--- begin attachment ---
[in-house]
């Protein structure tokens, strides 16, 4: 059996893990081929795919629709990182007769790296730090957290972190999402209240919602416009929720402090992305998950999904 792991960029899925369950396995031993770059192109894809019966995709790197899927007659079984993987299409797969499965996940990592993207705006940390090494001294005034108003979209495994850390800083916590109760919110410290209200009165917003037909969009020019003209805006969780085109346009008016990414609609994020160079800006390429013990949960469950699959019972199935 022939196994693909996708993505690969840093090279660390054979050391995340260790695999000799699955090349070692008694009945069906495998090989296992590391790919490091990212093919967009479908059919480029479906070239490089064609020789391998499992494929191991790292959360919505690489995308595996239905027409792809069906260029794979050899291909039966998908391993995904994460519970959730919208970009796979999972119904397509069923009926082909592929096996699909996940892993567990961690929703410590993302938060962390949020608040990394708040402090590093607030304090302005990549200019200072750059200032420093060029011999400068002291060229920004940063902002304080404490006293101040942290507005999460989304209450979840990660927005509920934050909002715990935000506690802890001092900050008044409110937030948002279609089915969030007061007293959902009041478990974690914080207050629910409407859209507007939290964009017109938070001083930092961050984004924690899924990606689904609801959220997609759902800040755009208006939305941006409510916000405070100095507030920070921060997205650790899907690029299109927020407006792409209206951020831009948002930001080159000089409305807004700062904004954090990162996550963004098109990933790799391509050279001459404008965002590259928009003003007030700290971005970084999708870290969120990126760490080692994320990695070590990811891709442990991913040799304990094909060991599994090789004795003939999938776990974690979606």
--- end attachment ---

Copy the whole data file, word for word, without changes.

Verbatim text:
[in-house]
């Protein structure tokens, strides 16, 4: 059996893990081929795919629709990182007769790296730090957290972190999402209240919602416009929720402090992305998950999904 792991960029899925369950396995031993770059192109894809019966995709790197899927007659079984993987299409797969499965996940990592993207705006940390090494001294005034108003979209495994850390800083916590109760919110410290209200009165917003037909969009020019003209805006969780085109346009008016990414609609994020160079800006390429013990949960469950699959019972199935 022939196994693909996708993505690969840093090279660390054979050391995340260790695999000799699955090349070692008694009945069906495998090989296992590391790919490091990212093919967009479908059919480029479906070239490089064609020789391998499992494929191991790292959360919505690489995308595996239905027409792809069906260029794979050899291909039966998908391993995904994460519970959730919208970009796979999972119904397509069923009926082909592929096996699909996940892993567990961690929703410590993302938060962390949020608040990394708040402090590093607030304090302005990549200019200072750059200032420093060029011999400068002291060229920004940063902002304080404490006293101040942290507005999460989304209450979840990660927005509920934050909002715990935000506690802890001092900050008044409110937030948002279609089915969030007061007293959902009041478990974690914080207050629910409407859209507007939290964009017109938070001083930092961050984004924690899924990606689904609801959220997609759902800040755009208006939305941006409510916000405070100095507030920070921060997205650790899907690029299109927020407006792409209206951020831009948002930001080159000089409305807004700062904004954090990162996550963004098109990933790799391509050279001459404008965002590259928009003003007030700290971005970084999708870290969120990126760490080692994320990695070590990811891709442990991913040799304990094909060991599994090789004795003939999938776990974690979606």